Barbados does old-school glamour like no other resort. Joan Collins, Simon Cowell, Michael Winner, Cilla Black, Cliff Richard, Michael Caine, Philip Green and the Aga Khan are representatives of a denomination who have all been sprinkled with Barbados’ unique blend of Bajan aqua-marine stardust. There’s the Caribbean and then there’s Barbados.
It may be residual from the heady days when Barbados was the only holiday destination on Concorde’s schedule. With a mere four-hour time difference with the UK and a flight time of just three hours 50 minutes, flamboyant globe trotters could be sipping a rum punch under a verdant palm before they actually left London. A moment in time which coincided with the exotic world of Alan Whicker and super-cool paper dresses that airline stewardesses would wear on the glamorous runs to Barbados in the 60’s.
Or possibly it was when former prime minister Sir Anthony Eden bought Villa Nova; a plantation house in the hills where he entertained the Queen, Prince Philip and Princess Margaret, subsequently putting Barbados on the high society map. Hot on his heels was the socialite Ronald Tree who built the legendary Sandy Lane Hotel in the 1960s as a place for visiting friends to stay; the first guests were Baron and Baroness Guy de Rothschild. Over the years the Kennedy’s, Aristotle Onassis and Viscount Astor would all visit.
In 2004, Tiger Woods chose Sandy Lane’s immaculate golf resort The Country Club for his wedding with its stunning views of Barbados’ platinum coast (named after the area’s powdery white sand). Having recently undergone a £100m renovation, Sandy Lane is back to its glittering and effervescent best.
As you seemingly float through reception on a gentle Barbadian breeze, waiting is a fairytale cornucopia of marble, grand flowing staircases, dazzling sea views, rose-coloured crystal and the glorious candy floss-pink sun umbrellas creating a vibrant David Hockney-like splash.
Sandy Lane may be Barbados’ grand old dame but she isn’t the only place to stay on the Platinum Coast. This stretch on the west coast of the island is home to several gems, including the newly redesigned Tamarind in Paynes Bay, St. James. Resting on a 750-foot crescent of pristine sandy beach, this contemporary paradise is from the Elegant stable of hotels and has a refreshing indoor/outdoor feel with lounges and funky orange pods transforming pool areas into exterior ‘living rooms’ with the crystal sea literally yards from your sofa.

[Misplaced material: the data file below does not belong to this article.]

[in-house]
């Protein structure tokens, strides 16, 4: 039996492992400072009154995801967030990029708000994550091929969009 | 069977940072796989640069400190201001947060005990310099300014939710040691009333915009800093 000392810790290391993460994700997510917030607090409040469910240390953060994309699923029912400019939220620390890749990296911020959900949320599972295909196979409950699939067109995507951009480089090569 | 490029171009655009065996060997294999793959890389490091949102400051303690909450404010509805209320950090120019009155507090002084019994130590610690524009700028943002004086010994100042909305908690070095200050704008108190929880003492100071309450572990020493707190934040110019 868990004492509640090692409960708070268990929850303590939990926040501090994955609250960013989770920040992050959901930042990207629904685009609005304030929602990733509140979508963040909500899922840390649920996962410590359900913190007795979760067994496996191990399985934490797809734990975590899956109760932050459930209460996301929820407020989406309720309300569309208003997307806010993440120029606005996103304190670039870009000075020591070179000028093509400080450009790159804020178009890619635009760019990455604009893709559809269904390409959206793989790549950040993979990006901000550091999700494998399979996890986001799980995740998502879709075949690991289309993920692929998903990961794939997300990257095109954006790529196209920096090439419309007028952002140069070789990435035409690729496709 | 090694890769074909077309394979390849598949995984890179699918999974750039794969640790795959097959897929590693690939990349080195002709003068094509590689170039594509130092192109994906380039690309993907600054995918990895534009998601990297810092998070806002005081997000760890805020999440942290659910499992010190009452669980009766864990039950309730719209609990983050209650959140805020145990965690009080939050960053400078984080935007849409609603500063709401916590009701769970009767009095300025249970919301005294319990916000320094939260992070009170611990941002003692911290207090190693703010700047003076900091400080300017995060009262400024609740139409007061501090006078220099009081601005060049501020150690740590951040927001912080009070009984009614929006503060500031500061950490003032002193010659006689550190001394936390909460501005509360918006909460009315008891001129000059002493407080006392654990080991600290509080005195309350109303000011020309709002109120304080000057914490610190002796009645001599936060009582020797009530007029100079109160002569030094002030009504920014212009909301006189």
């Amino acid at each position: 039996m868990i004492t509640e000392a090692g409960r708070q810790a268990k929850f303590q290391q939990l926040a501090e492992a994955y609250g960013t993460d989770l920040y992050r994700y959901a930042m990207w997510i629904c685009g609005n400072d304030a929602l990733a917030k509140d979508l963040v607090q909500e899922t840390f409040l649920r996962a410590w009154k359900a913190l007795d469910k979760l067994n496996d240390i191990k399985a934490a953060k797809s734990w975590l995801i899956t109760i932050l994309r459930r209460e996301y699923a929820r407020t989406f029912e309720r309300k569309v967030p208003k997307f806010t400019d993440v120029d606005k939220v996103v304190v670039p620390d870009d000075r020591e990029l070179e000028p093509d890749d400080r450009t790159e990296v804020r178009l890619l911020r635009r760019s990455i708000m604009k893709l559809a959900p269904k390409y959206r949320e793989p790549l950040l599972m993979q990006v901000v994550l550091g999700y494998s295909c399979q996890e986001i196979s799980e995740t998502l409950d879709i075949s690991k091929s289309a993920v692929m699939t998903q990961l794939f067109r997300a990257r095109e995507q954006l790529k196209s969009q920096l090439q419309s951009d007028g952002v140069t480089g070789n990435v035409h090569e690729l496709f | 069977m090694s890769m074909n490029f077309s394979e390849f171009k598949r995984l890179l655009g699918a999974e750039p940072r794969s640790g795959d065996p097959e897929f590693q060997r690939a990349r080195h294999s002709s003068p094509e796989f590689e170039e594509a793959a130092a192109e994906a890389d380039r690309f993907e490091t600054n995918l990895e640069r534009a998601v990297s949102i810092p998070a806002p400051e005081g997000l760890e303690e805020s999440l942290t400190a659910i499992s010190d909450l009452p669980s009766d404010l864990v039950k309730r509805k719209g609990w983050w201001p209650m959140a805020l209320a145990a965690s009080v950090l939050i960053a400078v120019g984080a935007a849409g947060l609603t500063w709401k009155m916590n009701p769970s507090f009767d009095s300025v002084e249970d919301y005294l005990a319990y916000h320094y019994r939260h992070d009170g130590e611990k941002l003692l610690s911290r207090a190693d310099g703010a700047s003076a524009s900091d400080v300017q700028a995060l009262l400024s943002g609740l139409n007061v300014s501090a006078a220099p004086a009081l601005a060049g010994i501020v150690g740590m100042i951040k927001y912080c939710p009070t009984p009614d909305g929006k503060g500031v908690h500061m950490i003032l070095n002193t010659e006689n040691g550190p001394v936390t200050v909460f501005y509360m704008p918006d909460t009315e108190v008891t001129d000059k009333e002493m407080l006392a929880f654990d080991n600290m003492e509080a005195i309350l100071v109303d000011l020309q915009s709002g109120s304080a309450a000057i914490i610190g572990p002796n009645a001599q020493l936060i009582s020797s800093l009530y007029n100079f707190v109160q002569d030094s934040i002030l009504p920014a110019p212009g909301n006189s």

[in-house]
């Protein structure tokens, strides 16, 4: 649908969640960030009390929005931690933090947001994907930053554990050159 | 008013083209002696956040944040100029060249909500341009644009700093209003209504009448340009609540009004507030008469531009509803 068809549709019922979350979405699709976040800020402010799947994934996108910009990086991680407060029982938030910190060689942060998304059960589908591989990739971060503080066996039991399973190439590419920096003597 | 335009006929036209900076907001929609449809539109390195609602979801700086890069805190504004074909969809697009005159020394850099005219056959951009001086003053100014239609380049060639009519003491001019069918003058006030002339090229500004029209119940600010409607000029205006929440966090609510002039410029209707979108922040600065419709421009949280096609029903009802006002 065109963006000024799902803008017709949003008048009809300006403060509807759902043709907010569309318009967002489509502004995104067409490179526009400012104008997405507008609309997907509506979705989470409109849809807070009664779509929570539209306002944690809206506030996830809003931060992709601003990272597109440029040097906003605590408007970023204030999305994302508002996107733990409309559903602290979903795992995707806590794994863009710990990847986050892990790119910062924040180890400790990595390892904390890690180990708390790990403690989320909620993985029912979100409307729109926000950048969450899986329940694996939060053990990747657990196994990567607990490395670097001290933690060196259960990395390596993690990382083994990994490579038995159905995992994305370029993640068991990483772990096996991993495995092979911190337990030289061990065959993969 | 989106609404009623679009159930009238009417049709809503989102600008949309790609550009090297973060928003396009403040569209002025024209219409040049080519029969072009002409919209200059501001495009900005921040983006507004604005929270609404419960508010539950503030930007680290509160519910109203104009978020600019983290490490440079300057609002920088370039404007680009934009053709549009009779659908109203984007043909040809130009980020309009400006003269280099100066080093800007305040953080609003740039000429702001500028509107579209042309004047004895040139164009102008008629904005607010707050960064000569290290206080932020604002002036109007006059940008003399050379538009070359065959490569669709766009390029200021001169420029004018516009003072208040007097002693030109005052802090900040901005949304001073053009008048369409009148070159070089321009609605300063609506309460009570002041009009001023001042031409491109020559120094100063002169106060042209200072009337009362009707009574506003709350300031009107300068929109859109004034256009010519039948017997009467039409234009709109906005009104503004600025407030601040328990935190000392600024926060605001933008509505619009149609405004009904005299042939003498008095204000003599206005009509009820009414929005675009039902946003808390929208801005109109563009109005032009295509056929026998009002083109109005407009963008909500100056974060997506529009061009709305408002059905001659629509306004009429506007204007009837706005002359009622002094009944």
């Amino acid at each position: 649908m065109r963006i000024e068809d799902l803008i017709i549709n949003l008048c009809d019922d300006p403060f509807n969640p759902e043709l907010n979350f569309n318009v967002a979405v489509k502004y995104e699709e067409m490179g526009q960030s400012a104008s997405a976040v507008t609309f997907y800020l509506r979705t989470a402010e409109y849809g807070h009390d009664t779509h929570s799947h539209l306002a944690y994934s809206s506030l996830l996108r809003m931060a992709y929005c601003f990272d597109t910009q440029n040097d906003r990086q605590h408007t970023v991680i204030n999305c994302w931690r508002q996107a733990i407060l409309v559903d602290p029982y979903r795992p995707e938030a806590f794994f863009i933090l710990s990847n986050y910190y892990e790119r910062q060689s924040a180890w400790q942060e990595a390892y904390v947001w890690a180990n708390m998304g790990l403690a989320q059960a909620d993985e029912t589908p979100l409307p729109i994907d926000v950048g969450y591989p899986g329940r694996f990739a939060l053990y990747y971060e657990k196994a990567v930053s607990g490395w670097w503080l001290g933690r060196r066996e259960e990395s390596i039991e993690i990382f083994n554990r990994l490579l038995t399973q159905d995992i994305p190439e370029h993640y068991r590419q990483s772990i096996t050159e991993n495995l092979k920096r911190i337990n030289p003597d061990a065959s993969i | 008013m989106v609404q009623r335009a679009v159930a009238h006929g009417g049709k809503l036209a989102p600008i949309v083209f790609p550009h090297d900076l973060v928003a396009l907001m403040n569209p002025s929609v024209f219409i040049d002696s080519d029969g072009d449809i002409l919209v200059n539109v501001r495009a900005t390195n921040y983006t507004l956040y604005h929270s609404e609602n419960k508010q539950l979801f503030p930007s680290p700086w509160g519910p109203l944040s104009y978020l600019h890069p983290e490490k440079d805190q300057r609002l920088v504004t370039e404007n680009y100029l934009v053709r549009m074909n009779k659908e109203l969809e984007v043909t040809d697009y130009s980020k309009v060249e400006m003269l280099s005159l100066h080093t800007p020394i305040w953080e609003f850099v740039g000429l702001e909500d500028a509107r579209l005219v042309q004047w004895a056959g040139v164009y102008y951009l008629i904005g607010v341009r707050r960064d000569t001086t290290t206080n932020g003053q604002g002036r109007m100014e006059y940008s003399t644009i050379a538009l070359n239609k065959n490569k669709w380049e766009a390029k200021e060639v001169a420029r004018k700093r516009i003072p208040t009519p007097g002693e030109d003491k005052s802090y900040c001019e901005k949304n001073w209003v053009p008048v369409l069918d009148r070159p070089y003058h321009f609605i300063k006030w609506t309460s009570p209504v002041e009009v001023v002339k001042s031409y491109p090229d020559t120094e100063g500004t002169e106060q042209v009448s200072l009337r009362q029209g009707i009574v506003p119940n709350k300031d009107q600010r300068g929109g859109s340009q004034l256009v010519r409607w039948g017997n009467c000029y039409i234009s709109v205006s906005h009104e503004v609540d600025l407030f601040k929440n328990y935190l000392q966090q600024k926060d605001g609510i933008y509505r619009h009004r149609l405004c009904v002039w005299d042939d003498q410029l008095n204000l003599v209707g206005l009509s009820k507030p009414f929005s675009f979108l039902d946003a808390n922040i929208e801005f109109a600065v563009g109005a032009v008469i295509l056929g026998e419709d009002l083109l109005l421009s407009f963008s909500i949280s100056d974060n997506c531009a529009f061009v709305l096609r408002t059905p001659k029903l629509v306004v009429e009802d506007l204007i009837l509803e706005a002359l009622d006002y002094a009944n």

The new Aqua School offers a fantastic range of complimentary watersports and instruction ranging from paddle boarding (think of it as a slow surf with a paddle!) to snorkelling and waterskiing. It’s a fantastic destination for a family too with The Flying Fish Kids Club which offers fun and educational activities for the little ones.
Right next door to the Tamarind is the The House, also from the Elegant group. This is an adults-only beautiful beachfront retreat. An intimate and stylish boutique hotel with a South Beach feel – think dark wooden floors and brilliant white sofas combined with accents of Caribbean flair and visionary Bajan art.
It is also home to Daphne’s, one of the most famous restaurants on the island. Twinned with Daphne’s in London’s South Kensington, the Barbados version is as equally glamorous with the same delicious modern Italian fare, except here you can dine to the accompaniment of crashing Caribbean waves as opposed to the gentle hum of London traffic! The sunken cocktail bar is a nice feature and the Daphne’s signature watermelon martini is a must.
After indulging in a couple of the above, you may be in the mood to sample a little Barbadian nightlife. If so, grab your Jimmy Choos and head to the Lone Star in St. James, the current hotspot on the island. An exclusive boutique, restaurant and bar – the latter which has been described a ‘temple of cool’. Try the Bajan flying fish with sweet plaintain. However, our favourite nightspot was lively Second Street in Holetown, St. James and in particular the Lexy Piano Bar with its relaxed retro vibe and extremely talented piano players.
A visit to Barbados would not be complete without a sail on its iridescent turquoise waters. We headed out on the appropriately named Good Times catamaran which was a perfect way in which to capture a different view of the Platinum Coast. Our crew were only too happy to point out billion dollar properties and drop discreet hints relating to former cruisers, (including Tony Blair), whom it appears is a regular visitor. There was also an opportunity to swim with placid hawksbill turtles, snorkel over ancient shipwrecks and delight in a rum punch or three.
For an island that’s only 22 miles long and 14 miles wide, Barbados has managed to beat off stiff competition from the likes of St. Barts, Jamaica and St. Lucia. In the timeless and unerring glamour stakes, Barbados’ old-school reputation is quite safe.
A Pool Garden View Room at the Tamarind is £165 per room per night including breakfast. Rate based on stay in low season.
For further information please visit: www.eleganthotels.com
CELLOPHANELAND* were guests of the Tamarind Hotel, Barbados.